The auction was launched on June 23, and saw ZWL$ falling by 56% to settle at 57,36 to the dollar from the fixed peg of 25 to the US$. In the subsequent 10 weeks, the unit fell by 31% followed by gains of 2,3% for seven weeks before falling again 0,6% for another seven weeks. On the auction trade of Dec 8, ZWL$ marginally gained 0,02% of its value. In the same period, statistics show that reserve money grew by 5,9% in Q3 (after reserve targeting) from a growth rate of 28,7% seen in the previous quarter (before reserve targeting). Monetary Policy Committee (MPC) targets a quarterly base money growth not exceeding 15%.
Reserve money targeting and market based exchange rate is helping ZWL$ to find its true market value emanating in price stability. Since August, annual inflation is trending downwards while monthly rates are hovering below 10%. Latest statistics show that annual inflation for the month of November was 401,66% down from 471,25%.
Nonetheless, it is my view that the exchange rate stability is still in fragile state. It is productivity in the real sector that determines long-term value of a currency.
This economy is plagued by strong structural rigidities like rampant corruption, pricing distortions and weak institutions among other variables. Also, the political environment is unstable as it is marred by disputes between ruling party and main opposition.
All this stifles investment, particularly foreign investment.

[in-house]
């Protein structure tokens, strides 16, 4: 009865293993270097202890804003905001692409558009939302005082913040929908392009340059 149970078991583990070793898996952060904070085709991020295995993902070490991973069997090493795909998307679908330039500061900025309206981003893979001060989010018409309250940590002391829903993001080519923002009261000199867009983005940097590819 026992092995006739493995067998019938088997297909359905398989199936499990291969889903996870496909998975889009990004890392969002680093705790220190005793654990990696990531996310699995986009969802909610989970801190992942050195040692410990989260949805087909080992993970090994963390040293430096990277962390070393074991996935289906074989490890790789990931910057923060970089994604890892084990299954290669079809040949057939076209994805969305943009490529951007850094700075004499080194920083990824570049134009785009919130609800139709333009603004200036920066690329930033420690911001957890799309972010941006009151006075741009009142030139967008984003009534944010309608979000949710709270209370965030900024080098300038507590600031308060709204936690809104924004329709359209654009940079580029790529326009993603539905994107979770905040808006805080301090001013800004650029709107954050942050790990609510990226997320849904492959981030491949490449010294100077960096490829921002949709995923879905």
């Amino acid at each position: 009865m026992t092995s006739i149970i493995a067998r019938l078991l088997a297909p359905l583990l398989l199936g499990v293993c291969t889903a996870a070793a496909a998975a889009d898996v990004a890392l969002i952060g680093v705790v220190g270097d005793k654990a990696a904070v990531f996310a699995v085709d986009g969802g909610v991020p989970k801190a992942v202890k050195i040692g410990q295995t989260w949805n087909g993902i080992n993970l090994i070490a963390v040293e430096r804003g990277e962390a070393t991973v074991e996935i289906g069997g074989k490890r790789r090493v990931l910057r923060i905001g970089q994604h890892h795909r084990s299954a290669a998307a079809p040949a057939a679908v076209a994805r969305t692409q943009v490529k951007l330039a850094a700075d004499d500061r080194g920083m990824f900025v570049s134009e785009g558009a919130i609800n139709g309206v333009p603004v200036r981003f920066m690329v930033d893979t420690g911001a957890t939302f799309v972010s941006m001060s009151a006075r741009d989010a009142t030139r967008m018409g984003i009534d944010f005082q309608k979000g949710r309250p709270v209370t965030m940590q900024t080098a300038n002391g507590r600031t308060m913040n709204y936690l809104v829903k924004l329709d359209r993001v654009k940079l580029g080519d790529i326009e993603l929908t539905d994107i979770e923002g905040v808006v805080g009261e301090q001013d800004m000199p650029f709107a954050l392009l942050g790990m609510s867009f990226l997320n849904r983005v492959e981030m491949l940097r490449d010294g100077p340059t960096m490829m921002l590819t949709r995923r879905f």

The stability in prices however, is yet to be felt in the pockets as the gap between salaries and cost of living was already too wide. The least paid civil servant is earning ZW$14 500 (US$177) while the cost of living for an average family of five in November was up 3,2% from October level of ZW$18 750 (US$229). This shows that we are a long way to go until millions are lifted out of poverty.
All being said, it is my view that since the turn of the second half of 2020, the economy is gradually moving in the right direction.
The reigning in on money supply while targeting real sector through raw material and machinery prioritisation on the auction market is commendable.
Many companies have witnessed a better Q3 thanks to price and exchange rate stability. If this is sustained, 2021 will likely be the best year for manufacturing sector since the return of the Zimdollar.
The economy is poised for a mild recovery in 2021 on the assumption of normal rainfall to support agriculture, the mainstay of the economy. Also, news of successful Covid-19 vaccines will help propel commodity price recovery, the major forex revenue generator for this economy.
Gwenzi is a financial analyst and MD of Equity Axis, a financial media firm offering business intelligence, economic and equity research. — firstname.lastname@example.org.